by Gerald J. Russello

Last May, Pope Francis formally recognized the lay ministry of catechists, after a request from the Synod of Bishops. “Being a catechist is a vocation,” Francis wrote, “and is a true and genuine ministry in the Church.” This decision could not have come at a better time in the United States. As many diocesan school systems dissolve, the duty to instruct children in the faith—more so than at any other time in recent memory—has fallen to lay volunteers.

And more laymen, at least while lockdowns were instituted, had found the time to take on this duty. In my own parish, a number of us who were working from home began volunteering for the weekday religious education program, where there never were enough catechists. I had taught similar classes earlier in my life on Sundays, first in college and then again when I had small children. In the first round, I instructed mostly younger children, for whom the weekly lessons were often about being nice to others and accepting God’s love, along with some Jesus stories. The second time, when I was volunteering at my parish, I joined forces with a friend who had a graduate degree in theology. He did the main work of the teaching, and he was not afraid to explain the sacraments and the life of Christ, including Good Friday and why the authorities pursued the Lord and John the Baptist. More of an assistant catechist, I just tried to keep the kids focused.

This time around, instead of teaching second graders about the sacraments, the Church calendar, and the people in the Gospels, I was handling the oldest students in eighth grade, the year most children are confirmed. I loved it, but I soon realized that the class needed to be something different than what I had expected. Typically, in the lower grades at a grammar school, one teacher handles all the basic courses. Only a few classes, such as music, art, or foreign languages, are taught by separate teachers. But by the time a student reaches seventh or eighth grade, he often has a different teacher who specializes in his respective subject.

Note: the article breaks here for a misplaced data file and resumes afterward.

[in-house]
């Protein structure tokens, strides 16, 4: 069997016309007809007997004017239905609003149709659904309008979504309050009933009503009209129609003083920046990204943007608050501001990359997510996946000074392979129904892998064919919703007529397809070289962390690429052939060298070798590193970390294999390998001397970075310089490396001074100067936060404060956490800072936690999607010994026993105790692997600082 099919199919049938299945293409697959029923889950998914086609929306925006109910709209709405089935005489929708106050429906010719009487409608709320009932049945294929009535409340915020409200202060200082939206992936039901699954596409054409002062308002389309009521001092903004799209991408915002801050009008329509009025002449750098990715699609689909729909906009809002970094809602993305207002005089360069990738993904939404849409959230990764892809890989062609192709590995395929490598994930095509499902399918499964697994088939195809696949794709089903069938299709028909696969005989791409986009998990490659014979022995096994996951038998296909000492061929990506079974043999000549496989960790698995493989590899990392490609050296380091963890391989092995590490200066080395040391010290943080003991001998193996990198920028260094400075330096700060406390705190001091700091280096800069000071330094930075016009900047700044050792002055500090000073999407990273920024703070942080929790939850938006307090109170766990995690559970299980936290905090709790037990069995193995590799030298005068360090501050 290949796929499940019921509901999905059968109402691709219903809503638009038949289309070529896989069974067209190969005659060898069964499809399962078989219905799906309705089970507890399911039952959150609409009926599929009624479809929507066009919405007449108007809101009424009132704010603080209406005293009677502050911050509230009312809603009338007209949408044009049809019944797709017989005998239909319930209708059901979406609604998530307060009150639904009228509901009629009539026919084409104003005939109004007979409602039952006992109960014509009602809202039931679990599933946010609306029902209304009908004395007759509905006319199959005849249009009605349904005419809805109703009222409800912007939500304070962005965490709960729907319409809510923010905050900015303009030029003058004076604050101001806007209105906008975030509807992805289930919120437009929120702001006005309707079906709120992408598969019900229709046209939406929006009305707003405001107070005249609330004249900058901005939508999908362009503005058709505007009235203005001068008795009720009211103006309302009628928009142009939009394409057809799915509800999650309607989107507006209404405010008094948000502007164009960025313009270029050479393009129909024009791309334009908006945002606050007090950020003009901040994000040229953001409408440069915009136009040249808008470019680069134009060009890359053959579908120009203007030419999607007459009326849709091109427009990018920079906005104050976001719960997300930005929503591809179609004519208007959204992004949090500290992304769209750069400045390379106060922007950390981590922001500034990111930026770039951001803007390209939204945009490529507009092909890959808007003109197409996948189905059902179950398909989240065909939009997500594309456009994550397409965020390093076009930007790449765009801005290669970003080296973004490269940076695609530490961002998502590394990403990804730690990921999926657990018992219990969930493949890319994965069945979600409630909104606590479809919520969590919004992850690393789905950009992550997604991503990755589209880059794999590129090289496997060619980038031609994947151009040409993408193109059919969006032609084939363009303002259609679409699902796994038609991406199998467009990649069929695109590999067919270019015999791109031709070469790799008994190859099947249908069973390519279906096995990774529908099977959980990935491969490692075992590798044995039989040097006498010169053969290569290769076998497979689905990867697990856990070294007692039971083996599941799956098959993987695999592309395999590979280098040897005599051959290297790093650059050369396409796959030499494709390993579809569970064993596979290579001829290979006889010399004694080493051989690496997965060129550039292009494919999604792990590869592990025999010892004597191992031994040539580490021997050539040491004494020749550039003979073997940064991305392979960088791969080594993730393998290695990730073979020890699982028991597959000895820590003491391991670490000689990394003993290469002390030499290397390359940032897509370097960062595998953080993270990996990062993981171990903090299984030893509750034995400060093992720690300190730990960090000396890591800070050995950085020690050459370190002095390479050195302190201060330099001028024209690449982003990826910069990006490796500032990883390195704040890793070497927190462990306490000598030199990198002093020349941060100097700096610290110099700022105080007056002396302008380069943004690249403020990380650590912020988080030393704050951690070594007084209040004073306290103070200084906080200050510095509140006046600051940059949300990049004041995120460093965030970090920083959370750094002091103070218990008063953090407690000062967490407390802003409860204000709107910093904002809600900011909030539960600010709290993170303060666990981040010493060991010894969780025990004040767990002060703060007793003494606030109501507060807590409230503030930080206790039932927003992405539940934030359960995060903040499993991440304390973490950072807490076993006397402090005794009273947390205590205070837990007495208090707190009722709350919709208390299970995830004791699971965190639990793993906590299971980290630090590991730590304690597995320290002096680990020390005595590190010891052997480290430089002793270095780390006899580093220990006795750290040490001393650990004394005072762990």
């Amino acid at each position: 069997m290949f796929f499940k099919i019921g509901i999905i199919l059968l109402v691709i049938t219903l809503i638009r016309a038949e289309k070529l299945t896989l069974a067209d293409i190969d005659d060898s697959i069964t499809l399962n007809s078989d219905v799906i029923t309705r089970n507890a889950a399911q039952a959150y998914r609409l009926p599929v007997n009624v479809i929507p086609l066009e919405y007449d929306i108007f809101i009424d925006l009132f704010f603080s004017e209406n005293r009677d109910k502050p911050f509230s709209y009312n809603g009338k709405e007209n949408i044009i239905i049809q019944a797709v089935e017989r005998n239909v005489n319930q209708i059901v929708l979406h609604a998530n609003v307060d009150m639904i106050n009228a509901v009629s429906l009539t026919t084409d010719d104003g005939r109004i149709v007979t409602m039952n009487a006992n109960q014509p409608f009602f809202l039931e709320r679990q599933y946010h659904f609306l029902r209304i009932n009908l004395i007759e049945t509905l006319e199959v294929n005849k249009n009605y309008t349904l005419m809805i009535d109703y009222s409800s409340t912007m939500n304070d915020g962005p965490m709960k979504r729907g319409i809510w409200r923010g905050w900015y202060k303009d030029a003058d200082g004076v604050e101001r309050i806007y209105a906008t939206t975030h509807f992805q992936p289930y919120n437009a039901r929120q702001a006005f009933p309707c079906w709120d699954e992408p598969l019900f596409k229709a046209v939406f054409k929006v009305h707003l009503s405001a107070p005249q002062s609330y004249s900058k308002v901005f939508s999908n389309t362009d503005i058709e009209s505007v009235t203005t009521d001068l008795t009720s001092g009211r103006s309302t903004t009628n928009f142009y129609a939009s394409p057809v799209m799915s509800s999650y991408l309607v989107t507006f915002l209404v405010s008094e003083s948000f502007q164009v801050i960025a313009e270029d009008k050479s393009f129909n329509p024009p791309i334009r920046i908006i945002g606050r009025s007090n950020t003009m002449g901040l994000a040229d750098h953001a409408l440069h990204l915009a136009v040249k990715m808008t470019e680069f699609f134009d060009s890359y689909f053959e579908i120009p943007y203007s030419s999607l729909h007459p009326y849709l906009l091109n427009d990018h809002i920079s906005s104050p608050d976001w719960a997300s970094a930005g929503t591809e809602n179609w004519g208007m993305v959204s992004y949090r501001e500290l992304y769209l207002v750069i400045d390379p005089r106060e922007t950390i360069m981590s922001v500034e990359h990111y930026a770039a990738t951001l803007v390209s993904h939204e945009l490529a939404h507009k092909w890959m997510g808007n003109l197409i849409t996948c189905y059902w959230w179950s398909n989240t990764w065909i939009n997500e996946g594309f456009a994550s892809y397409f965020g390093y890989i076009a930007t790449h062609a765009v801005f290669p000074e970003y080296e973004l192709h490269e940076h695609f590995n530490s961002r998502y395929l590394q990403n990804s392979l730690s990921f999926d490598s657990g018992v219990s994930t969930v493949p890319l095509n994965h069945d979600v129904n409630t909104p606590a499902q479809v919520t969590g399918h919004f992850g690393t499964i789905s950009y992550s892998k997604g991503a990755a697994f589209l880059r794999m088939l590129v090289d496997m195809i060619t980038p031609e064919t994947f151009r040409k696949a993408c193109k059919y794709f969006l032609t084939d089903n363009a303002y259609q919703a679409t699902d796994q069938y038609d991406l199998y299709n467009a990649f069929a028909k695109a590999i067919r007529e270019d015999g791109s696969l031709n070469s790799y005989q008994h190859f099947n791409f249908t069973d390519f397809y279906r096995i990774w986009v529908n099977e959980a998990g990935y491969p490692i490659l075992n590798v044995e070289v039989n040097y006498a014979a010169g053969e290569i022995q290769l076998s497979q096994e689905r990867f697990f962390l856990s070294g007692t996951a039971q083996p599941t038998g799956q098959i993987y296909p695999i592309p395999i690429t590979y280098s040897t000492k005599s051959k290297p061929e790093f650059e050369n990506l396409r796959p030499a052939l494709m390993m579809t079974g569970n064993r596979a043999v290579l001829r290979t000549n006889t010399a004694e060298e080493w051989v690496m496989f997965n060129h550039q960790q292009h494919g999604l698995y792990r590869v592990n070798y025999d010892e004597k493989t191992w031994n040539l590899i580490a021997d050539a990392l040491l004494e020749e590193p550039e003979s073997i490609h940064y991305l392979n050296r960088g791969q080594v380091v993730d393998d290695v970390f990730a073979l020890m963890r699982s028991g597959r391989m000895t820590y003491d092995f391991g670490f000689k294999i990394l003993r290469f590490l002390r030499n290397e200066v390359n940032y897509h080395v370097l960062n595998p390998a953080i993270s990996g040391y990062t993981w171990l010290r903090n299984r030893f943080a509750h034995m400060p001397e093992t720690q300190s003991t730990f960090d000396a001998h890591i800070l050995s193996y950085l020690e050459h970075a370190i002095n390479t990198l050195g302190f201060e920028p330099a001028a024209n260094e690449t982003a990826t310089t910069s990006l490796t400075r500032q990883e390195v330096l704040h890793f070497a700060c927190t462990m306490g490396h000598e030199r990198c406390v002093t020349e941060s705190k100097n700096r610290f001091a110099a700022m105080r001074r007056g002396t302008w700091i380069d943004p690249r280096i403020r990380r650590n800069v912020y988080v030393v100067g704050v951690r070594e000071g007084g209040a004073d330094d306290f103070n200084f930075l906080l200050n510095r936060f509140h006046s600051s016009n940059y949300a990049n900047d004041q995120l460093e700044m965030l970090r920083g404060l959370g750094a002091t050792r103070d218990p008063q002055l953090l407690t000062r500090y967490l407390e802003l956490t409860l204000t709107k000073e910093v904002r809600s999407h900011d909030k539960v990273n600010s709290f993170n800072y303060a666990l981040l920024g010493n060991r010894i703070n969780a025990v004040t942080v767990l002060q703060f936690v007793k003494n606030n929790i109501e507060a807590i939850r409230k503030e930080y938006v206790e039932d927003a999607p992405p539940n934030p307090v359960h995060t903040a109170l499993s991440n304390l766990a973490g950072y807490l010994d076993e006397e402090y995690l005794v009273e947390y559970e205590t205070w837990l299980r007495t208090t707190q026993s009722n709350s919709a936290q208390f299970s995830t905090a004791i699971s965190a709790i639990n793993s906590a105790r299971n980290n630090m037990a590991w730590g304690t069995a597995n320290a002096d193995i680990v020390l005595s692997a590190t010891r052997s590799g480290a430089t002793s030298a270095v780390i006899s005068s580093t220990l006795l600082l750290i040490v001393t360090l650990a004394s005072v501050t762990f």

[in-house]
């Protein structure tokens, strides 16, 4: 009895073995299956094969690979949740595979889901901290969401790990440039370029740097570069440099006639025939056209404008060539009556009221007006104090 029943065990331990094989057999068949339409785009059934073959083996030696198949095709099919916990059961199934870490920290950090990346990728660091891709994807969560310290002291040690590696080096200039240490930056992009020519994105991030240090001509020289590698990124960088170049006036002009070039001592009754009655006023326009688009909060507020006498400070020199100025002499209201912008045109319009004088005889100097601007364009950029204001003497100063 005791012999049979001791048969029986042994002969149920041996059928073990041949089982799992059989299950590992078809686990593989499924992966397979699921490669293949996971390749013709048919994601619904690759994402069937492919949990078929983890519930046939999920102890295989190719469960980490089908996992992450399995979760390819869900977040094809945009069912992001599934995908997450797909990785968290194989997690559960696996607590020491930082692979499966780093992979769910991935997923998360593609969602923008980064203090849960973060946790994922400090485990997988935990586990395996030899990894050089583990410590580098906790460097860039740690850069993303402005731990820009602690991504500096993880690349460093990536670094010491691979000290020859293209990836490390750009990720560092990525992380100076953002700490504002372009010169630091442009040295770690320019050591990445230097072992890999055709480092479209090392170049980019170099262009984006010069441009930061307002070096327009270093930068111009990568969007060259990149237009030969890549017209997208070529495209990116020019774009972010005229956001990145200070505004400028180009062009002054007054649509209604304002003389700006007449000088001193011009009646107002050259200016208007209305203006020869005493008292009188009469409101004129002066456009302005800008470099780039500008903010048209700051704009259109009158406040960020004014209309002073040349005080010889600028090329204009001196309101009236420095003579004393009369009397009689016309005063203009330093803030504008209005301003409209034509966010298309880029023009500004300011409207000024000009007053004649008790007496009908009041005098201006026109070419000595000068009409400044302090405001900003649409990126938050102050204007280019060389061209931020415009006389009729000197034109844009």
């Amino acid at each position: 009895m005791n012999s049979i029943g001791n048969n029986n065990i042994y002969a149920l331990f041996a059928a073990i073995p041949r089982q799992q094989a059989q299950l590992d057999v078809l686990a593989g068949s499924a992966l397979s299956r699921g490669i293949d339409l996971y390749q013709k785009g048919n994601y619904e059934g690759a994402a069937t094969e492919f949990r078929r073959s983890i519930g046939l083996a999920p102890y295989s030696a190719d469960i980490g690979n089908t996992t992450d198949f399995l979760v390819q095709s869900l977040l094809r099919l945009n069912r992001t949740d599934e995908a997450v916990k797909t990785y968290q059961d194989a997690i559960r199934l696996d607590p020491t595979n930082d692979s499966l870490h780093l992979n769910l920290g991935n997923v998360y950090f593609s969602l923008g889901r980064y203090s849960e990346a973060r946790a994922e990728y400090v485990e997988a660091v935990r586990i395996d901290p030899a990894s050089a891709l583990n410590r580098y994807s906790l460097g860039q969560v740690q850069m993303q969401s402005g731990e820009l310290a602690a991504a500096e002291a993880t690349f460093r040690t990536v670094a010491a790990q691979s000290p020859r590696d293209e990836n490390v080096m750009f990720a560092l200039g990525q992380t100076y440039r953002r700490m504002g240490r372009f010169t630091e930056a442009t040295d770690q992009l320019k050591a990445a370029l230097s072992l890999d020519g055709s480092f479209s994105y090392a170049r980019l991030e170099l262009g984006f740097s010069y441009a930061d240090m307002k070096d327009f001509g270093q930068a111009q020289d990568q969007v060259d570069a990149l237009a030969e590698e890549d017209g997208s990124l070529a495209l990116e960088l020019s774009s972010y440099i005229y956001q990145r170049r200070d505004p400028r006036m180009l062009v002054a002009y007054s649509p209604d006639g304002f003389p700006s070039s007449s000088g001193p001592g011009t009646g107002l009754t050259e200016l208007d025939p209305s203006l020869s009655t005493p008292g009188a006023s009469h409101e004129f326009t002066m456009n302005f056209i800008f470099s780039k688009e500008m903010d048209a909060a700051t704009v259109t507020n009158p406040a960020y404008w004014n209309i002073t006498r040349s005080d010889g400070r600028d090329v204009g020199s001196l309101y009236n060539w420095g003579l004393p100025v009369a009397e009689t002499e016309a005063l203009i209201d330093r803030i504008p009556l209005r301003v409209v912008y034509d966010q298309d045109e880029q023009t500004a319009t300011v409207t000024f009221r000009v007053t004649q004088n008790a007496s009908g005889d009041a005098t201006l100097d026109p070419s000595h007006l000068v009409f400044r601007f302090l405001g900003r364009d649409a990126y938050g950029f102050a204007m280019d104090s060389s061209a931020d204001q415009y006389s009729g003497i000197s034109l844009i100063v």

Unlike the usual courses taught in school, mature religious education should combine multiple disciplines in each class: history, philosophy, theology, Church doctrine, art, prayer, and literary criticism. Many of these subjects appear for the very first time in religion class. Theology, for example, is completely new to many students. And because it is not included in their secular education, they may not know why it is important. History, which they do learn, often does not cover the events that they need to know, let alone why they should remember them. The Battle of Lepanto, the Crusades, Saint Francis, how Christianity changed the cultures it entered—these were just a few milestones I needed to present. Even to begin religious education, we catechists were required to introduce, to explain, and to justify the existence of multiple disciplines before the students were ready to understand our lessons. 

My fellow catechists were marvelous and to be thanked greatly for volunteering, but they struggled with the same challenges that I did. Some of the material we presented to our students resembled the facts and formulas that they memorized in school, except it was all a bit less obviously important to their lives. And we could only present our specifically religious themes, which the students weren’t likely to encounter again in school, once a week. It is hard to expect anyone to remember things that they encounter so infrequently.